Some group members may balk at the idea of paying someone a fee for a seemingly simple transaction among friends, but then again, they are not in a position to ensure that anyone will pay on time besides themselves. Further, those who support the service would most certainly agree that a small fee is a welcome tradeoff for the hurt feelings and potentially long term effects (not to mention debts) that group pools often elicit.

To learn more about simple group travel planning, check out I'm In!

Monday, January 12, 2009


The internet has revolutionized the world of dating - between online services and social networking sites, the whole landscape has changed. However, the one component that has remained constant is the planning and execution of the actual date. Whether it is your first date or your 100th, there is still the question of what to do. From the classic dinner and a movie to skydiving and burritos (in that order of course), the possibilities are seemingly endless. But how do you know what to pick, what is available and whether your significant other will even enjoy it?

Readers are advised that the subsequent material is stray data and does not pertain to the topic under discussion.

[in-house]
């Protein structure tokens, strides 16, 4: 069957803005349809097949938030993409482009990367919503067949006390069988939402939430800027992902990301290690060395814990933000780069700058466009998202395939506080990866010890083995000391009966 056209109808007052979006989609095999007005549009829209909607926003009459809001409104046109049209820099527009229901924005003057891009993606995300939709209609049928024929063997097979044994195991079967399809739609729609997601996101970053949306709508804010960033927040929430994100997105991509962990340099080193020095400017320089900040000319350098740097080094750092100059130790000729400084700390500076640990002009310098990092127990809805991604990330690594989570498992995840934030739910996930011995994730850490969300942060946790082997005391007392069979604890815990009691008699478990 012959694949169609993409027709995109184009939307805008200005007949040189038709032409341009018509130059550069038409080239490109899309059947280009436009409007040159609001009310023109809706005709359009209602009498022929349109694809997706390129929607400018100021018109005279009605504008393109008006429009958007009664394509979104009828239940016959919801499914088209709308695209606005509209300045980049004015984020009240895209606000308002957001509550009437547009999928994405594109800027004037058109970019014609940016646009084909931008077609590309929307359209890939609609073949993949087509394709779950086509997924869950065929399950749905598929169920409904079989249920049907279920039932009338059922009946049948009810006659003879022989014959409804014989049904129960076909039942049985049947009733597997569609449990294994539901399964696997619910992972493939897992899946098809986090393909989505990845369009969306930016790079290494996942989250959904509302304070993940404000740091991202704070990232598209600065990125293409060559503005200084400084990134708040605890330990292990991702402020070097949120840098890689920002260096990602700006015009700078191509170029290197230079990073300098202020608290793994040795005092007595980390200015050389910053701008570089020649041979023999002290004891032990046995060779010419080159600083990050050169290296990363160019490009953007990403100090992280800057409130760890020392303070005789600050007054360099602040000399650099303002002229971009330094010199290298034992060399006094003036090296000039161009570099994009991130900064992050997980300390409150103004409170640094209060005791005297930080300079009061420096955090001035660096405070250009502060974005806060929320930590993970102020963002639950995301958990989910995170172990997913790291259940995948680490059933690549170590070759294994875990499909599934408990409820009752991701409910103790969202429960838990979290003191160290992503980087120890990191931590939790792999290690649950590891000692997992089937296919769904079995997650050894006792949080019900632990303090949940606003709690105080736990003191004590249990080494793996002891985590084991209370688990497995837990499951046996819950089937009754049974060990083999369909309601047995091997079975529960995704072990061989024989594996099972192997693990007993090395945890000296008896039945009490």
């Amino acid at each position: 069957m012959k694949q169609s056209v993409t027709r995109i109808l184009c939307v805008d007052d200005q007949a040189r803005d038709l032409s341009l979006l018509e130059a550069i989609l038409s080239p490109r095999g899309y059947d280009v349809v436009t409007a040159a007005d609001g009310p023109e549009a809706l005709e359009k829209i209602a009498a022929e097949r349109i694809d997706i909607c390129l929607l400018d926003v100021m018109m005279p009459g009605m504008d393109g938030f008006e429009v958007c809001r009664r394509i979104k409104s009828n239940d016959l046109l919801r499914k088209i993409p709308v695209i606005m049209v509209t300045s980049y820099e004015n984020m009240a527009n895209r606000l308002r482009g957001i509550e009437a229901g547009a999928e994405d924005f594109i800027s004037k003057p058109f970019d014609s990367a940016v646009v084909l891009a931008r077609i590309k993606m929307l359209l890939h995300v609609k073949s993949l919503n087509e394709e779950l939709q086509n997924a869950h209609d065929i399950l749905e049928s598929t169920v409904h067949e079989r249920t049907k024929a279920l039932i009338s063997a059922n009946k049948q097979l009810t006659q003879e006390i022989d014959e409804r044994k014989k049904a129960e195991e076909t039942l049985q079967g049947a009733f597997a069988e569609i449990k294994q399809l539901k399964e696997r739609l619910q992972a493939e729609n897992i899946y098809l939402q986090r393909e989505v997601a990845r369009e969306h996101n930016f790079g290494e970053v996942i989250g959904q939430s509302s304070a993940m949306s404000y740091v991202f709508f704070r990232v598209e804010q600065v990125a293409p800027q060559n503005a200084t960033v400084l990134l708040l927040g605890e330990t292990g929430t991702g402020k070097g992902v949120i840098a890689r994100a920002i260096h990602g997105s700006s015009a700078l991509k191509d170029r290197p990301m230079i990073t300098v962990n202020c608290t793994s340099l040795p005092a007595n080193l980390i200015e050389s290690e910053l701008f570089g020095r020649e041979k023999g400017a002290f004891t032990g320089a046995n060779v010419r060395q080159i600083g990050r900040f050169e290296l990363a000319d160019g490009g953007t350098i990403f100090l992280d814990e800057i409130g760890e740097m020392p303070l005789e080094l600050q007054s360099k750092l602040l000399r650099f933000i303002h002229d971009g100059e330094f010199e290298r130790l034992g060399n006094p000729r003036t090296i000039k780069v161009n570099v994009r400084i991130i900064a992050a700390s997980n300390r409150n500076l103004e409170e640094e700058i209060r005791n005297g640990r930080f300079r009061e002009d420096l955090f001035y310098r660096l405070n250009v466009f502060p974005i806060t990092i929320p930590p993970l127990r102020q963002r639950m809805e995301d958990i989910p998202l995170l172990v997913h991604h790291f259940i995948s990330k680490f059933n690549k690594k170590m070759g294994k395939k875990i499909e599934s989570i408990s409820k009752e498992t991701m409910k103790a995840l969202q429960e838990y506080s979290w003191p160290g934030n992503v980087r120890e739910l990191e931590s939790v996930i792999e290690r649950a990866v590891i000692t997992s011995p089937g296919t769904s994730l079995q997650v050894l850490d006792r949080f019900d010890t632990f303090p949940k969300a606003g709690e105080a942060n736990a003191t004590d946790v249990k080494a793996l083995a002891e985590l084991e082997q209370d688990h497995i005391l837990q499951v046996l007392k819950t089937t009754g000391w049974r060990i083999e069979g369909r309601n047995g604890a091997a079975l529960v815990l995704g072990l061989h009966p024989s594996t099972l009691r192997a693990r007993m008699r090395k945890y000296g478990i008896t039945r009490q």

The Idea: a create-a-date website

A create-a-date website would be an online resource for date-related activities. Users would be able to "create" dates by inputting certain criteria such as price, time and location, as well as general interests. The site would then produce a series of complete dates for the user to choose from. These dates could range from the traditional activities to the unique, and the individual components of each date could be rated and commented upon.

The site could easily be added to an existing site such as Yelp, a social networking, user reviewed and local search web site. In this situation, the create-a-date part of the site would operate as described above, but would cull the date components from the existing database of places and activities. In this scenario, the user-generated content would be readily available for people to review, as well as add their own opinions after the fact for future users.

A create-a-date website could also promote partnership opportunities with existing online dating services such as eHarmony or, giving people a “one stop shopping experience” for finding a companion... and a place to take them. Finally, it would be simple to match a potential companion's interests with the dates provided by the create-a-date program.

To sign up and create a Yelp profile, check out